Surfrider 8th on Heal the Bay’s Beach Bummer list


Future testing may be axed by state budget mess.

By Melonie Magruder / Special to The Malibu Times

According to Heal the Bay’s 19th annual Beach Report Card, many California beaches enjoyed very good water quality this past year during dry weather; but not many of those beaches were found in Los Angeles.

Los Angeles County had the worst overall beach water quality in the state last year, with Malibu’s Surfrider Beach weighing in eighth on the report’s list of “Top 10 Beach Bummers” in all of California, or beaches receiving an overall “F” for year-round dry weather.

Also on the Beach Bummer list of 23 “F”-rated beaches statewide are Paradise Cove Pier, Escondido Creek, Solstice Canyon at Dan Blocker County Beach, Marie Canyon at Puerco Beach and Castle Rock Beach. Poor grades mean beachgoers face a higher risk of contracting illnesses such as stomach flu, ear infections, skin rashes and upper respiratory infections.

“Following two years of drought, last year was California’s best in terms of beach quality assessment,” Heal the Bay Spokesman Mike Grimmer said. “This year is just under, probably due to a couple of storms we had earlier this year that flushed a lot of bacteria into the storm water drains.”

Paradise Cove routinely receives an “F” rating in the annual reports; The Kissel Co., owner of the Paradise Cove Mobilehome Park, was assessed a fine of $1.65 million in February for its repeated discharge of raw sewage and failure to submit monitoring reports.

The good news is that some local beaches appear to be healthy. Zuma Beach rated an “A+” for dry year-round assessments, including the important April through October data-gathering period required by AB 411, a 1999 environmental law that mandates state beach health standards.

El Pescador State Beach and Encinal Canyon at El Matador State Beach also rated “A+,” while Leo Carrillo Beach, Nicholas Beach, Broad Beach, Malibu Point, Carbon Beach, Las Flores State Beach and Big Rock Beach all garnered an “A.”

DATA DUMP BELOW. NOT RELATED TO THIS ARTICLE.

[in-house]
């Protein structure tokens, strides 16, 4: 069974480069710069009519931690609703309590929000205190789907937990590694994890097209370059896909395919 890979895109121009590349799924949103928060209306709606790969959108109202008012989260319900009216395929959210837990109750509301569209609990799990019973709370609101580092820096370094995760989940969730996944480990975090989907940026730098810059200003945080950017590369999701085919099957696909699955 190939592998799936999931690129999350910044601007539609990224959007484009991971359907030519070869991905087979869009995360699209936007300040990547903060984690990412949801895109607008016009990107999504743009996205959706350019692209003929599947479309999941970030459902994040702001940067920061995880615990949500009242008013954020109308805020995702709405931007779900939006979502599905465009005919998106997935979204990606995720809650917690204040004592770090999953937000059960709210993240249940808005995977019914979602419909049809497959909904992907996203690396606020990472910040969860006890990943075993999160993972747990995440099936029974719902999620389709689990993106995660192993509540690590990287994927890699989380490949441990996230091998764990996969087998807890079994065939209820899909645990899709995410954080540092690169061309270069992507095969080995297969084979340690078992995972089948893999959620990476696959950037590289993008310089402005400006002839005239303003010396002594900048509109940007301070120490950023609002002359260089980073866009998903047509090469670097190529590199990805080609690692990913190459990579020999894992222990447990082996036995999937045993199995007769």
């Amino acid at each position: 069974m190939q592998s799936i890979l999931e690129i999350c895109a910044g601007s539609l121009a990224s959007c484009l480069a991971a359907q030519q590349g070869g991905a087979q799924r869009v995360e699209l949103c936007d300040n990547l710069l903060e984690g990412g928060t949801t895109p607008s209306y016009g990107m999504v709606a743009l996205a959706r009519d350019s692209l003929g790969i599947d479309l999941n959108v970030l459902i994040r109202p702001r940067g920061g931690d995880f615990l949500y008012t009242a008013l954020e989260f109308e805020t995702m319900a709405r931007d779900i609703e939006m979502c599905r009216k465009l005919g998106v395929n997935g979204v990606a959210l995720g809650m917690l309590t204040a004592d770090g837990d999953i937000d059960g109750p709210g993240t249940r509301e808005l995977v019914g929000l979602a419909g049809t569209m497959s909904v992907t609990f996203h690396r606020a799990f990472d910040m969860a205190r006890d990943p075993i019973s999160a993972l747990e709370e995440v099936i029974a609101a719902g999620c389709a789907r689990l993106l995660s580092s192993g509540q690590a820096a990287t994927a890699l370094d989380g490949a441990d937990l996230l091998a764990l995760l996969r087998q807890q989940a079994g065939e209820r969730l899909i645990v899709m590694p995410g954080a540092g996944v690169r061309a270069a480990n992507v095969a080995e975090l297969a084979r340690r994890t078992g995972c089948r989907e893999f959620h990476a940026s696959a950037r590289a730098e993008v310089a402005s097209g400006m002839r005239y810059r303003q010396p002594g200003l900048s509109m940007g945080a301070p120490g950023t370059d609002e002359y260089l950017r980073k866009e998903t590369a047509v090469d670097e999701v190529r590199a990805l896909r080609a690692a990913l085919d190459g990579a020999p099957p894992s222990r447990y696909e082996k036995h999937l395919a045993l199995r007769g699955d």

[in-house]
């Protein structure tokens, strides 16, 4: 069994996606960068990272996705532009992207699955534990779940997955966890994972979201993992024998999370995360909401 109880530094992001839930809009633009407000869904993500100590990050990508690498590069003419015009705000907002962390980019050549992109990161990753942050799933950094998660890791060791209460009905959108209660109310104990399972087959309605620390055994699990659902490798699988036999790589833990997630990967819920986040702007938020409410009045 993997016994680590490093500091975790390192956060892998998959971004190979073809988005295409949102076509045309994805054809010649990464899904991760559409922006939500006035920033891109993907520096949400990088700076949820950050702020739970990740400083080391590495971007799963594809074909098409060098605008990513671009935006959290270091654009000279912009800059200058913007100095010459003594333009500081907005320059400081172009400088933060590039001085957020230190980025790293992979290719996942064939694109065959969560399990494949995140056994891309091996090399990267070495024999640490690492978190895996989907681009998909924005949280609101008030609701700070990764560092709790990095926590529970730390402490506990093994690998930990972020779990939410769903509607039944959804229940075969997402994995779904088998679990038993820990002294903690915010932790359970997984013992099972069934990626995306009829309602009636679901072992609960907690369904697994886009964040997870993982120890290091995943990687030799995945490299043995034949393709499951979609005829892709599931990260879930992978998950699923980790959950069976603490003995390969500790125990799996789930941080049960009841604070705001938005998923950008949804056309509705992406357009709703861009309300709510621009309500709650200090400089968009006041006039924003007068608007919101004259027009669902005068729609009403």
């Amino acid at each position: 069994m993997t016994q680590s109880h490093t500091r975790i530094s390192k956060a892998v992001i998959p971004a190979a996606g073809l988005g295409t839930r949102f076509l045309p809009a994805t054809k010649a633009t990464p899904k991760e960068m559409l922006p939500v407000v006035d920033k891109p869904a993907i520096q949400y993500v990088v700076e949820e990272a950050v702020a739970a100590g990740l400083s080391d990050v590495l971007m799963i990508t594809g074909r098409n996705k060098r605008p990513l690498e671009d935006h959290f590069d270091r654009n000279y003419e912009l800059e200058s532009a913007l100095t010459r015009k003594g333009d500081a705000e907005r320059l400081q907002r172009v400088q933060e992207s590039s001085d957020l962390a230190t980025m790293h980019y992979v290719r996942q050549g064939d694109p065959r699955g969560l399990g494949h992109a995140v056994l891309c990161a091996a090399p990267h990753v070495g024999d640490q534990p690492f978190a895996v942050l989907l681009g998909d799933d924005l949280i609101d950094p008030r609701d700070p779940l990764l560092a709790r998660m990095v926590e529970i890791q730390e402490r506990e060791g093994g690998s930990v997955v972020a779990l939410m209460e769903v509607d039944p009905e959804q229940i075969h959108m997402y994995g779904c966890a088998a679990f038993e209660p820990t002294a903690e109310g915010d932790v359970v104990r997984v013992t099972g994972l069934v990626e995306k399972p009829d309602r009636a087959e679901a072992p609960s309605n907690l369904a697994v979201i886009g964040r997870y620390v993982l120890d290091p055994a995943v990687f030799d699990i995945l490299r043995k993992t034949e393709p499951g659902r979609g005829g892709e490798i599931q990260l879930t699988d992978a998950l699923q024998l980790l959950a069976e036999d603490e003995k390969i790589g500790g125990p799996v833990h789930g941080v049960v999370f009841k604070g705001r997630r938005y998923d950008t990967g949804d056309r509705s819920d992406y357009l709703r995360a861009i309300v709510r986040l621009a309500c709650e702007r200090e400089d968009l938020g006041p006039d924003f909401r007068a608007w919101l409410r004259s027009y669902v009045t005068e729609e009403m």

Under a breezy blue sky, Heal the Bay unveiled its report for a public press gathering on Santa Monica Pier Wednesday morning, with Santa Monica City Councilmember Bobby Shriver focusing on the more positive aspects of the report.

“Hey, last year on this day, that beach right behind me was the second most polluted beach in California,” Shriver said. “Today, it’s only the fifth most polluted beach, so we’ve made progress.”

Mark Pestrella, a spokesperson for the Los Angeles County Flood Control District, said, “We applaud these efforts to educate the public about their role in protecting regional water quality,” Pestrella, “We’re also very pleased to see that the operations of the Flood Control District continue to play an important role in protecting our county coastline. Our Marie Canyon facility in Malibu has removed Puerco Beach from the list of ‘Beach Bummers’ for the first time in three years. Low-flow diversions protect Santa Monica Bay beaches by redirecting urban runoff away from the coast for treatment, and Mother’s Beach in Marina del Rey is now getting an “A” grade because of special devices that circulate its surface waters. The Flood Control District has the technology and expertise; our biggest challenge is long-term water quality funding to keep these types of operations on-going.”

Heal the Bay reported as “troubling” the fact that state budgetary constraints are forcing counties such as Ventura and Sonoma counties to scale back water quality monitoring programs. Shriver echoed this concern.

“With the defeat of the ballot propositions yesterday, cities are going to lose a lot of money,” Shriver said. “We’ll have to make up a short fall. School districts are going to suffer. The city of Santa Monica has allocated funds to our district and we hope Malibu considers doing so as well.”

Though generally pleased with this year’s Beach Report Card, Grimmer voiced concern about the low grades in Los Angeles County.

“We strongly recommend that beachgoers check out our weekly beach report on line,” he said. “We have up-to-date information on the water quality at all your favorite surf spots.”

Heal the Bay’s annual Beach Report Card can be viewed online at